LOUISIANA (AP) – Power out, high voltage lines on the ground, weeks until electricity is restored in some places: The dismal state of power in Hurricane Ida’s wake is a distressingly familiar scenario for Entergy Corp., Louisiana’s largest electrical utility.
The power company has grappled with other widespread outages after Hurricanes Katrina, Rita, Gustav and Ike — not to mention Laura, Delta and Zeta — over the past decade and a half. Other Louisiana and Gulf Coast utilities have faced similar disasters, sometimes needing to rebuild entire networks. If anything, power restoration has gotten faster in recent decades.
Still, critics question the enormity of the outage from Hurricane Ida and why it is still so widespread nearly a week after the storm slammed into the state with 150 mph (241 kph) winds.
The concerns are most acute in the New Orleans area. All eight of the transmission lines that link a region of more than 900,000 people to power from the outside world failed during Ida — even though storm damage in the area was less severe than to the south and west. As of Friday, Entergy had restored three of the lines.
“For all eight to fail, I’m just wondering whether this could have been prevented and that’s what we’re going to be looking into,” New Orleans City Council Member Helena Moreno, who oversees energy regulation in the city, told WWL-TV.
While Entergy was heavily criticized for widespread failures and slow restoration after Hurricane Gustav in 2008, many are holding back from pointing fingers post-Ida. Gov. John Bel Edwards said Wednesday that “nobody” is satisfied with a weeks-long restoration process.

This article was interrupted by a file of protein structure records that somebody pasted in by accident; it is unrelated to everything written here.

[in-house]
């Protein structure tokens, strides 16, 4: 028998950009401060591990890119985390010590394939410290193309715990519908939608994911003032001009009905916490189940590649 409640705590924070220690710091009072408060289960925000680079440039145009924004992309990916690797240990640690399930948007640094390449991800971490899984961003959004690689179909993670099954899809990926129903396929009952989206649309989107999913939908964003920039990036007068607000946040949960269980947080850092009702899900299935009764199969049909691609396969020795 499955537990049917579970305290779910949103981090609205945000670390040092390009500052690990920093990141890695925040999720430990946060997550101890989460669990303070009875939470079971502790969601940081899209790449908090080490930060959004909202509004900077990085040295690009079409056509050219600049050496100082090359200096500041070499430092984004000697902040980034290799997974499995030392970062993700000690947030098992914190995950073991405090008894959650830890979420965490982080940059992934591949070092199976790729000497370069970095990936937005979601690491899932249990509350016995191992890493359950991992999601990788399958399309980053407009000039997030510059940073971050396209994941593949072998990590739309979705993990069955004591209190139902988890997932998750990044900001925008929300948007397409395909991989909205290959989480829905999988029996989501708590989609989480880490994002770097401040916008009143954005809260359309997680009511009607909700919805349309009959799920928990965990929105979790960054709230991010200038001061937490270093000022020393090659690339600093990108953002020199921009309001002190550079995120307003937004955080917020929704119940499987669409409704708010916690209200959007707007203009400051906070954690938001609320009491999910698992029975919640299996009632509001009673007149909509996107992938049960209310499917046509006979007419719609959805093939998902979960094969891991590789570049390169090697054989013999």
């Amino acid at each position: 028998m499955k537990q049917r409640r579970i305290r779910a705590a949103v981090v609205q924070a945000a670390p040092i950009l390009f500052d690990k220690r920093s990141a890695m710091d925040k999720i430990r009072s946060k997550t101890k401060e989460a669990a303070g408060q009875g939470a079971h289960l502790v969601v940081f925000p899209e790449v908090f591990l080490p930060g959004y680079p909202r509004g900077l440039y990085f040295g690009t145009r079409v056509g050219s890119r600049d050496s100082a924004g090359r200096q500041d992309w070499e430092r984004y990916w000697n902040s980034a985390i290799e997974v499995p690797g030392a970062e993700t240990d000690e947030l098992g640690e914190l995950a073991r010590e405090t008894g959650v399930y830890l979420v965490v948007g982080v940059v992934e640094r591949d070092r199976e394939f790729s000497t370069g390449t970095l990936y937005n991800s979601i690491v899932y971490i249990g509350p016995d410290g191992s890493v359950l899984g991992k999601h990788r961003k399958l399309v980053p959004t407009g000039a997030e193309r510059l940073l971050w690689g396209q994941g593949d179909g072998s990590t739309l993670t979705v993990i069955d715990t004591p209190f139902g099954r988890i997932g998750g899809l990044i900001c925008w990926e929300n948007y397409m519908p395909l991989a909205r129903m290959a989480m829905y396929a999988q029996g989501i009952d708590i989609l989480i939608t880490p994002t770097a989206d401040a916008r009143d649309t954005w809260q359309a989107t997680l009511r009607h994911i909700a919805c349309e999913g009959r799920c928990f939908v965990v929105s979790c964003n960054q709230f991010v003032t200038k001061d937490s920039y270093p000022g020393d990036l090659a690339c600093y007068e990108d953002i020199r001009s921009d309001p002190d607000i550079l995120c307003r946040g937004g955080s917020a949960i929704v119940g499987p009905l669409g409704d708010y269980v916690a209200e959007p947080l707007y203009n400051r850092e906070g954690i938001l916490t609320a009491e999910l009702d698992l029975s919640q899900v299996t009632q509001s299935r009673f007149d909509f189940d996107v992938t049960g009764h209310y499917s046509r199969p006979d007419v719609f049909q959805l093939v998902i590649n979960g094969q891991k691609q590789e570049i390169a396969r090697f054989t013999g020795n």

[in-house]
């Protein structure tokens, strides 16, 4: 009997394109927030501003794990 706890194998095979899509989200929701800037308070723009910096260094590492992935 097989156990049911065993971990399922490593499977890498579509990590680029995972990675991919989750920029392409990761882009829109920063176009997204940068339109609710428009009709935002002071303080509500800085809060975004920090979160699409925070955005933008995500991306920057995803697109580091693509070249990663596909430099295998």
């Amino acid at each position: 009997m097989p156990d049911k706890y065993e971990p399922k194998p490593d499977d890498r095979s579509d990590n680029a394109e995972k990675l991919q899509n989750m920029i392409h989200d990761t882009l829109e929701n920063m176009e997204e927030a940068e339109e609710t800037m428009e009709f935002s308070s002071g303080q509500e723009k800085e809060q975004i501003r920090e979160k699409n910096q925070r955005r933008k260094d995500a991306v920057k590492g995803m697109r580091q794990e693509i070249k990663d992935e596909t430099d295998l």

However, Entergy critic Logan Burke of the Alliance for Affordable Energy, a New Orleans group that seeks lower costs and greener energy, says the company’s grid hasn’t met expectations.
“We’ve been led to believe the transmission system was built for this level of wind, but it couldn’t have possibly been,” Burke said.
The isolation of metro New Orleans has always made power supply tricky, because there aren’t enough power plants inside the area to meet needs. But regulators are likely to ask why Entergy didn’t use a new $210 million plant in eastern New Orleans to restart electricity.
When it was lobbying the city to build the facility — a process during which the company hired actors to pose as plant supporters, prompting a $1 million fine — Entergy told officials the plant would have what’s called “black start” capability, the ability to power up a blacked-out grid.
“It didn’t work as advertised,” said Andrew Tuozzolo, Moreno’s chief of staff.
The plant does have black start capability, but Entergy determined that a small disturbance could knock the plant offline and that it would be better to use it along with electricity from elsewhere for greater stability in balancing the power load, said Entergy Louisiana CEO Philip May.